by John R. Fischer
, Senior Reporter | January 19, 2023
After lifting COVID-19 restrictions last month, infections in China have surged, spreading worry within the U.S. healthcare industry about the potential for supply chain shortages in the coming months.
Healthcare experts say that any cuts in supplies could exacerbate existing shortages in the U.S., such as with pediatric medications or contrast media, a shortage that started early last year following the shutdown of GE Healthcare's Shanghai facility during COVID-19 lockdowns, limiting access to medical scans globally.
They say that providers and healthcare companies could potentially see shortages in generic drugs, such as antibiotics and blood thinners, and electronic components for advanced medical devices, according to NBC News
“One major concern throughout the entire pandemic has been that because of China’s zero-COVID policy, shutdowns greatly reduced manufacturing capacity in China. This is obviously that type of activity on steroids,” Michael Osterholm, director of the Center for Infectious Disease Research and Policy at the University of Minnesota, told NBC News.
Over 25% of facilities that supply the U.S. with ingredients for blood thinners are based in China, as are nearly 20% that make a type of anesthetic for it, reported NBC News. Other countries that supply the U.S. with drugs, such as India and those in Europe, depend on China for the majority of ingredients that go into them.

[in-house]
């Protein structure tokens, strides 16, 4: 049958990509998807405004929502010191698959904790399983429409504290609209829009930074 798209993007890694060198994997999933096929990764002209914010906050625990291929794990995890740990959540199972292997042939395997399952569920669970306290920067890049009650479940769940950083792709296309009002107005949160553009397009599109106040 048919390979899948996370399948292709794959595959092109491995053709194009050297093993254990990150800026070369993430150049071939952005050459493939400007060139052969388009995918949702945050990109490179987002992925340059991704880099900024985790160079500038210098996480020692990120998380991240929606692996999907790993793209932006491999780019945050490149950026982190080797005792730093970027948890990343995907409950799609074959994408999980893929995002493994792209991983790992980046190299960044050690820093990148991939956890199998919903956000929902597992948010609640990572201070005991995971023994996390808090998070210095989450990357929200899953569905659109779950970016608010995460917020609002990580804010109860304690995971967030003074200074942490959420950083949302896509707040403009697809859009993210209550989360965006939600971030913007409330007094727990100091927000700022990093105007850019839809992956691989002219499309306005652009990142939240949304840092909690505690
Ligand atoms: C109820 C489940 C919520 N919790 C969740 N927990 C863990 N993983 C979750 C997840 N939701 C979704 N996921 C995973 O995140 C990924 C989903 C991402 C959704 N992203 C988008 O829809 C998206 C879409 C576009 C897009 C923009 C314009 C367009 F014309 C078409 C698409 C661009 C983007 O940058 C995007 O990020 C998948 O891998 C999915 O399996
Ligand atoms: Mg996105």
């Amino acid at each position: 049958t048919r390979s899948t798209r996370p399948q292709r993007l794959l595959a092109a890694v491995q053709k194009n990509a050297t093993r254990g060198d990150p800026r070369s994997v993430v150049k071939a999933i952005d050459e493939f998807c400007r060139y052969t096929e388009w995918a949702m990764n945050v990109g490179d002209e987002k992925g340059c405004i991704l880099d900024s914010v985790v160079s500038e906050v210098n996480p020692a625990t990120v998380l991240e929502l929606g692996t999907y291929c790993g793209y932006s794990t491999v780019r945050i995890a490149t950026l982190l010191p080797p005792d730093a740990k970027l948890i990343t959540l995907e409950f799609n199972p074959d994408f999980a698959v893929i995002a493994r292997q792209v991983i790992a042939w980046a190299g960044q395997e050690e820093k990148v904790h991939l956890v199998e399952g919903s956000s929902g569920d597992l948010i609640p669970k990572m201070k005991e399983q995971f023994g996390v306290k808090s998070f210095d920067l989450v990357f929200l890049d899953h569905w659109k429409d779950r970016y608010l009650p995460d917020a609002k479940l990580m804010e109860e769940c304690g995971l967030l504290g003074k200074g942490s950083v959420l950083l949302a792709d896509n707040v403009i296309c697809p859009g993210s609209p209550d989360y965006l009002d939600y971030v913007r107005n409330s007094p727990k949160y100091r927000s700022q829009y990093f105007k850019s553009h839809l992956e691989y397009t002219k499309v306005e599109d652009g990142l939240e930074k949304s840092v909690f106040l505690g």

Supply chain shortages during the first wave of COVID-19 cases in China in 2020 motivated hospitals, healthcare companies and federal officials to reduce their dependence on the country, but costs, complexity and regulations in healthcare manufacturing have made this difficult. China has also stopped releasing official death and infection tallies, making it hard for companies to determine if they will experience disruptions.
The Biden administration has also taken action to improve the country’s domestic medical supply chain, stockpiling items and coordinating with federal agencies to monitor supply chain.
“At this point, we haven’t detected any current or likely disruptions, at least to the flow of drugs or devices or supplies of PPE [personal protective equipment] to the United States, given what’s going on in China," said an unnamed administration official.
But healthcare executives and supply chain analysts say the latest wave may only start to be felt in the coming months, depending on the trajectory of the pandemic.